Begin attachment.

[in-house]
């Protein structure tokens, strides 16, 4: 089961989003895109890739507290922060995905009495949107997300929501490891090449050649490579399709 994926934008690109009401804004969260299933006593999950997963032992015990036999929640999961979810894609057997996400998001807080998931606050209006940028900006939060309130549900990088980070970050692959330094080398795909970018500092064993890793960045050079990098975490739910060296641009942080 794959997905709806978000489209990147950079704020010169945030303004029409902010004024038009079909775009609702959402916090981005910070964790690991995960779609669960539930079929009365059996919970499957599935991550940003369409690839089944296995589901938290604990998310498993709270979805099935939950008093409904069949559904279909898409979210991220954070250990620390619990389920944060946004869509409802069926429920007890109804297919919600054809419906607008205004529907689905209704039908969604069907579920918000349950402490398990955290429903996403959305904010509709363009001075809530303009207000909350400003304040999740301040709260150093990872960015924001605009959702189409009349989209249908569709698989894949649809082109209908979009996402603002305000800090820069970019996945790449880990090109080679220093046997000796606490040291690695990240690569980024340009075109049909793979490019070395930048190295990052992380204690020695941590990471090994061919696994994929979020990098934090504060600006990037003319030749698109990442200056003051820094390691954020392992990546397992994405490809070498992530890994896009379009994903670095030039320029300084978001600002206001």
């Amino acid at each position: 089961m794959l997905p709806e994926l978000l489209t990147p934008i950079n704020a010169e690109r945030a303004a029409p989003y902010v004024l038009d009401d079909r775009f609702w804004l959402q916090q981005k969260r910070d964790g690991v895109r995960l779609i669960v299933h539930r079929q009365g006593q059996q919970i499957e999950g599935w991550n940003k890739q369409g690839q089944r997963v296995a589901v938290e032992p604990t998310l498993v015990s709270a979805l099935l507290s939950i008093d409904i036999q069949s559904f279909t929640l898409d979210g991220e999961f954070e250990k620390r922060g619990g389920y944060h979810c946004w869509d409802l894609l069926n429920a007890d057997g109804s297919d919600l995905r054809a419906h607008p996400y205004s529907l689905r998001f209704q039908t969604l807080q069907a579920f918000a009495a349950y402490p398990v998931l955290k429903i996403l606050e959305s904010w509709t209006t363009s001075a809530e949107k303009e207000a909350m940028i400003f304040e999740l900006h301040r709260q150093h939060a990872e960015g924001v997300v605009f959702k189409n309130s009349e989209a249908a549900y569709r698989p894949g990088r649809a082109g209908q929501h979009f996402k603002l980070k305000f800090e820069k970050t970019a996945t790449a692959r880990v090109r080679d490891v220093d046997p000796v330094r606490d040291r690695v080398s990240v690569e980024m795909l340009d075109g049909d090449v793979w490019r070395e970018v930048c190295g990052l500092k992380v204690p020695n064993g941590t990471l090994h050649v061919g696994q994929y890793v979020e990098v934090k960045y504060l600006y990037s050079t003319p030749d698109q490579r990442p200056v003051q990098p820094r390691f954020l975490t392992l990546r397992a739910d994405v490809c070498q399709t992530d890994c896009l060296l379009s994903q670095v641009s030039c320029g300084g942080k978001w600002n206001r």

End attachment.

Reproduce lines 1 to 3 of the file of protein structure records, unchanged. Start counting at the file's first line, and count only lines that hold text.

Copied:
[in-house]
């Protein structure tokens, strides 16, 4: 089961989003895109890739507290922060995905009495949107997300929501490891090449050649490579399709 994926934008690109009401804004969260299933006593999950997963032992015990036999929640999961979810894609057997996400998001807080998931606050209006940028900006939060309130549900990088980070970050692959330094080398795909970018500092064993890793960045050079990098975490739910060296641009942080 794959997905709806978000489209990147950079704020010169945030303004029409902010004024038009079909775009609702959402916090981005910070964790690991995960779609669960539930079929009365059996919970499957599935991550940003369409690839089944296995589901938290604990998310498993709270979805099935939950008093409904069949559904279909898409979210991220954070250990620390619990389920944060946004869509409802069926429920007890109804297919919600054809419906607008205004529907689905209704039908969604069907579920918000349950402490398990955290429903996403959305904010509709363009001075809530303009207000909350400003304040999740301040709260150093990872960015924001605009959702189409009349989209249908569709698989894949649809082109209908979009996402603002305000800090820069970019996945790449880990090109080679220093046997000796606490040291690695990240690569980024340009075109049909793979490019070395930048190295990052992380204690020695941590990471090994061919696994994929979020990098934090504060600006990037003319030749698109990442200056003051820094390691954020392992990546397992994405490809070498992530890994896009379009994903670095030039320029300084978001600002206001």
């Amino acid at each position: 089961m794959l997905p709806e994926l978000l489209t990147p934008i950079n704020a010169e690109r945030a303004a029409p989003y902010v004024l038009d009401d079909r775009f609702w804004l959402q916090q981005k969260r910070d964790g690991v895109r995960l779609i669960v299933h539930r079929q009365g006593q059996q919970i499957e999950g599935w991550n940003k890739q369409g690839q089944r997963v296995a589901v938290e032992p604990t998310l498993v015990s709270a979805l099935l507290s939950i008093d409904i036999q069949s559904f279909t929640l898409d979210g991220e999961f954070e250990k620390r922060g619990g389920y944060h979810c946004w869509d409802l894609l069926n429920a007890d057997g109804s297919d919600l995905r054809a419906h607008p996400y205004s529907l689905r998001f209704q039908t969604l807080q069907a579920f918000a009495a349950y402490p398990v998931l955290k429903i996403l606050e959305s904010w509709t209006t363009s001075a809530e949107k303009e207000a909350m940028i400003f304040e999740l900006h301040r709260q150093h939060a990872e960015g924001v997300v605009f959702k189409n309130s009349e989209a249908a549900y569709r698989p894949g990088r649809a082109g209908q929501h979009f996402k603002l980070k305000f800090e820069k970050t970019a996945t790449a692959r880990v090109r080679d490891v220093d046997p000796v330094r606490d040291r690695v080398s990240v690569e980024m795909l340009d075109g049909d090449v793979w490019r070395e970018v930048c190295g990052l500092k992380v204690p020695n064993g941590t990471l090994h050649v061919g696994q994929y890793v979020e990098v934090k960045y504060l600006y990037s050079t003319p030749d698109q490579r990442p200056v003051q990098p820094r390691f954020l975490t392992l990546r397992a739910d994405v490809c070498q399709t992530d890994c896009l060296l379009s994903q670095v641009s030039c320029g300084g942080k978001w600002n206001r």